Godfrey Greene
(Cir 1633-1682)


Family Links

1. Frances Cox

Godfrey Greene

  • Born: Cir 1633
  • Marriage (1): Frances Cox
  • Died: 13 May 1682, Kilmanahan Castle, County Waterford, Ireland UK aged about 49

  Noted events in his life were:

source. Mary-Ann Cook who writes:
Captain Godfrey Greeene was a `49 Officer, 1649 officers, Roll 1, March 22, 1666). On November 13, 1662, he leased Old Abbey, near Shanagolden, Co. Limerick, from the Earl of Orrerry. On April 3, 1663 he purchased Old Abbey. He obtained a patent on July 23, 1678 of the castle, town and lands of Ballynemony, Moorestown and other lands in Co. Tipperary. He was also granted Kilmanahan Castle in Co. Waterford.
He died in 1682 possessed of 1,500 in ready money, bonds and other securities for at least 2,000, plate, gold and diamond rings, household furniture to the value of 350, three hundred oxen, one hundred dairy cows and other cows, a great number of calves and yearlings, five thousand sheep, four thousand fleeces of wool and four hundred barrels of corn of various sorts. - Sir Wm. Betham`s Abstract of his Will, 1683.
Lord Cook states in his diary that on April 3, 1633 he purchased Old Abbey from Sir Charles Coote, the "inheritance of which is in lease to one John Greene". This is the father of Godfrey Greene. Will dated May 9, 1682, proved May 15, 1683.
On December 24, 1637 Richard Keating, in consideration of 300 borrowed from Robert Cox, demised Moorestown, Knocknangle, and Rathmore, Co. Tipperary, to Robert Cox for 99 years, in mortgage at the rent of a red rose at midsummer, redeemable on repayment of principal and interest, and the interest of said Cox became vested in Godfrey Greene, who, on September 27, 1677, exhibited his bill and discovery before the Court of Claims and obtained the certificate of said court for the lands. Chancery Pleadings: County Palatine of Tipperary - Godfrey Greene, plaintiff; Standish Hartstrong and others, defendants. Bill March 24, 1683.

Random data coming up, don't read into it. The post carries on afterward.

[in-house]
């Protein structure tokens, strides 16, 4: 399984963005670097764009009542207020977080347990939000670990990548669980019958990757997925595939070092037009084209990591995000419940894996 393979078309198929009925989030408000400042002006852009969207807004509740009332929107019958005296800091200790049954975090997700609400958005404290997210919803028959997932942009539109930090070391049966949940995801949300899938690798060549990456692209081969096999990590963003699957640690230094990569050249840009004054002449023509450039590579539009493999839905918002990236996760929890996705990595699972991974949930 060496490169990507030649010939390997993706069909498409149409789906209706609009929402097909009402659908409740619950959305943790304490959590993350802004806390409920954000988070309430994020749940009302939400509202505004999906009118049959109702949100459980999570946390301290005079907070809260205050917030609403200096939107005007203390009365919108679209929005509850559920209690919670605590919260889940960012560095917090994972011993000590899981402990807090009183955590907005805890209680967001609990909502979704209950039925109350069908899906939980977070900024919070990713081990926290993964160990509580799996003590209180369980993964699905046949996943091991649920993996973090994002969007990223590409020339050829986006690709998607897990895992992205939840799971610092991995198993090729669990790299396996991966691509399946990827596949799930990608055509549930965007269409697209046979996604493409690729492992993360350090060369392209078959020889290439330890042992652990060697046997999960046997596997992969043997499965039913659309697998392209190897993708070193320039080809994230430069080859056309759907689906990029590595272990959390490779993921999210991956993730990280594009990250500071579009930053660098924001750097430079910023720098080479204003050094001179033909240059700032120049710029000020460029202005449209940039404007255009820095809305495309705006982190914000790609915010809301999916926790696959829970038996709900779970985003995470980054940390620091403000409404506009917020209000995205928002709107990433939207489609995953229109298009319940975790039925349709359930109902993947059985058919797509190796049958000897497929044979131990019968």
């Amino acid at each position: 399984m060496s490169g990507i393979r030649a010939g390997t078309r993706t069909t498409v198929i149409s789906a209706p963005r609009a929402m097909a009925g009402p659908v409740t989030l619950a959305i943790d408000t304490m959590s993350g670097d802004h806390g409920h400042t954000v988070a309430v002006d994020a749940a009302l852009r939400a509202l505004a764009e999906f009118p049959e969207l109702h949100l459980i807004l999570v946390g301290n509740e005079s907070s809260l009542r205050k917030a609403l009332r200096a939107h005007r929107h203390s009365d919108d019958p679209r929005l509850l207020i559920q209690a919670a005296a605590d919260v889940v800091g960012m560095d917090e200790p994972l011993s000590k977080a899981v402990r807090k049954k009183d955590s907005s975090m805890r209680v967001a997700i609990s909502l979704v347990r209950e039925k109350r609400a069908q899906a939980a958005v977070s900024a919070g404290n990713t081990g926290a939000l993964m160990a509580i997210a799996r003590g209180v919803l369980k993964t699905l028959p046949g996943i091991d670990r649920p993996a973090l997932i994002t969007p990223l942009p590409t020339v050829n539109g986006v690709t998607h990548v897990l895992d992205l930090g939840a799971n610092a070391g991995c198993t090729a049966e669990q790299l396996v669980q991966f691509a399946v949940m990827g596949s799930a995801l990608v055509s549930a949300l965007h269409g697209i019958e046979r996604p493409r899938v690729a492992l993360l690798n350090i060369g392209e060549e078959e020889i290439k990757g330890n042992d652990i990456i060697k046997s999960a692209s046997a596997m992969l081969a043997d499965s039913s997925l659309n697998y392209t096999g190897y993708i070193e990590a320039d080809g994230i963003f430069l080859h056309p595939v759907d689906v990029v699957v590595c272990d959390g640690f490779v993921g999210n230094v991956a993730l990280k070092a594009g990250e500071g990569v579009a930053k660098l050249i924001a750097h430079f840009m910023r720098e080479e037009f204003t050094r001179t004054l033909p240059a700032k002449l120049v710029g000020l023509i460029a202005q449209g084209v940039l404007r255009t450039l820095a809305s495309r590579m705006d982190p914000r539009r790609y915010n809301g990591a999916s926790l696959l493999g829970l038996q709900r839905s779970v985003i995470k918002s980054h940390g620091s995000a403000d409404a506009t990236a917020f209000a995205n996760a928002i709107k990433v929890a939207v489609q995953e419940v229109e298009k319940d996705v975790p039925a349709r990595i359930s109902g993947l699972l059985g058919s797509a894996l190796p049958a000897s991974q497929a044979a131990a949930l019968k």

In 1678 Frances Cox, a daughter of Sir Robert Cox, married Godfrey Greene, who was a retired officer in the army of Charles I. Greene lived at Kilmanahan. He did not enjoy his new acquisition for long because he died in 1678. His son John succeeded him and years afterwards, in 1735, exactly a hundred years after the Keatings lost Moorstown, his son Godfrey was killed in a duel. The duel had its origins in the loss of the land to the Cox family. Richard Keating of Nicholastown fought with young Greene and killed him. (Note: This information is incorrect. Godfrey died in 1682. Frances was his first wife, who died before 1678)
The Greenes lived in Moorstown till 1798. A descendant of John`s, yet another Godfrey Greene, died there in April 1798. He had been Member of Parliament for Dungarvan, as well as Accountant-General to the Court of Chancery. He never married. His brother, John survived him by six months and died in the castle. He was the last of the Greene family to live there. He had been an ardent promoter of the linen trade in Ireland but his son Robert, not only did not live at Moorstown, but lived in India where he died in Calcutta in May 1818.
The Greene family severed its connection with Moorstown in 1855. on the 7th of July of that year the Landed Estates Court sold the castle and land to pay debts incurred by the owners. It was ironical that it should end this way, when we consider how the Keatings lost their property in the first place. The buyer was Richard Grubb of Cahir.

Godfrey married Frances Cox. (Frances Cox was born circa 1640 and died before Feb 1681.)


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